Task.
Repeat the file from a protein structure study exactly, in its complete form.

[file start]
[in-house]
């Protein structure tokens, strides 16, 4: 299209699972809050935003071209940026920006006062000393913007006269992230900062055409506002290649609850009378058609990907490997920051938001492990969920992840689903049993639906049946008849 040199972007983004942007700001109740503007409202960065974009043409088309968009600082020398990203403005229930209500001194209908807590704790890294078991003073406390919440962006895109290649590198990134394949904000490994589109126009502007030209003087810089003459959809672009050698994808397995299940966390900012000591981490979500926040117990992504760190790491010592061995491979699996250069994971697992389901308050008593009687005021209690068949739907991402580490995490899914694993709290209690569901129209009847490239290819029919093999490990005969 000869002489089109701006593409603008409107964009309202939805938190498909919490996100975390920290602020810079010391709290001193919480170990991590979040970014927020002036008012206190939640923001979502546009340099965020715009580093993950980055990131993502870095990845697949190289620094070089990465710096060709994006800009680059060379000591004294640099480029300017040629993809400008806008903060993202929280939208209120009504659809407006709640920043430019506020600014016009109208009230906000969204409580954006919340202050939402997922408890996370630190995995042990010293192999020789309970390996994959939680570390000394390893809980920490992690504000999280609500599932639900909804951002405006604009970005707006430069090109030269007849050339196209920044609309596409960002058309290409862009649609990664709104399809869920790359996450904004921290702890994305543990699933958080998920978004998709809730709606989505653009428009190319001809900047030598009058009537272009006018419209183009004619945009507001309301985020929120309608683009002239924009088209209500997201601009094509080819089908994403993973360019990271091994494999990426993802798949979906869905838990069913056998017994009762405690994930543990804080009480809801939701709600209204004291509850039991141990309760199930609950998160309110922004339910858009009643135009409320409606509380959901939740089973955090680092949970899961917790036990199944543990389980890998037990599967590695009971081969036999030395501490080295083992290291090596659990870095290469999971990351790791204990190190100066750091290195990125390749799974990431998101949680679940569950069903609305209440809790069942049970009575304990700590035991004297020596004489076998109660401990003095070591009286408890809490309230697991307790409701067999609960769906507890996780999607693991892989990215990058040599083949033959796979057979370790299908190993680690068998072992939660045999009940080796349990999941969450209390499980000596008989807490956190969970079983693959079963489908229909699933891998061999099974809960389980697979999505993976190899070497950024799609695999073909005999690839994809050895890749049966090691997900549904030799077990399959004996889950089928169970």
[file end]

[in-house]
């Protein structure tokens, strides 16, 4: 299209699972809050935003071209940026920006006062000393913007006269992230900062055409506002290649609850009378058609990907490997920051938001492990969920992840689903049993639906049946008849 040199972007983004942007700001109740503007409202960065974009043409088309968009600082020398990203403005229930209500001194209908807590704790890294078991003073406390919440962006895109290649590198990134394949904000490994589109126009502007030209003087810089003459959809672009050698994808397995299940966390900012000591981490979500926040117990992504760190790491010592061995491979699996250069994971697992389901308050008593009687005021209690068949739907991402580490995490899914694993709290209690569901129209009847490239290819029919093999490990005969 000869002489089109701006593409603008409107964009309202939805938190498909919490996100975390920290602020810079010391709290001193919480170990991590979040970014927020002036008012206190939640923001979502546009340099965020715009580093993950980055990131993502870095990845697949190289620094070089990465710096060709994006800009680059060379000591004294640099480029300017040629993809400008806008903060993202929280939208209120009504659809407006709640920043430019506020600014016009109208009230906000969204409580954006919340202050939402997922408890996370630190995995042990010293192999020789309970390996994959939680570390000394390893809980920490992690504000999280609500599932639900909804951002405006604009970005707006430069090109030269007849050339196209920044609309596409960002058309290409862009649609990664709104399809869920790359996450904004921290702890994305543990699933958080998920978004998709809730709606989505653009428009190319001809900047030598009058009537272009006018419209183009004619945009507001309301985020929120309608683009002239924009088209209500997201601009094509080819089908994403993973360019990271091994494999990426993802798949979906869905838990069913056998017994009762405690994930543990804080009480809801939701709600209204004291509850039991141990309760199930609950998160309110922004339910858009009643135009409320409606509380959901939740089973955090680092949970899961917790036990199944543990389980890998037990599967590695009971081969036999030395501490080295083992290291090596659990870095290469999971990351790791204990190190100066750091290195990125390749799974990431998101949680679940569950069903609305209440809790069942049970009575304990700590035991004297020596004489076998109660401990003095070591009286408890809490309230697991307790409701067999609960769906507890996780999607693991892989990215990058040599083949033959796979057979370790299908190993680690068998072992939660045999009940080796349990999941969450209390499980000596008989807490956190969970079983693959079963489908229909699933891998061999099974809960389980697979999505993976190899070497950024799609695999073909005999690839994809050895890749049966090691997900549904030799077990399959004996889950089928169970």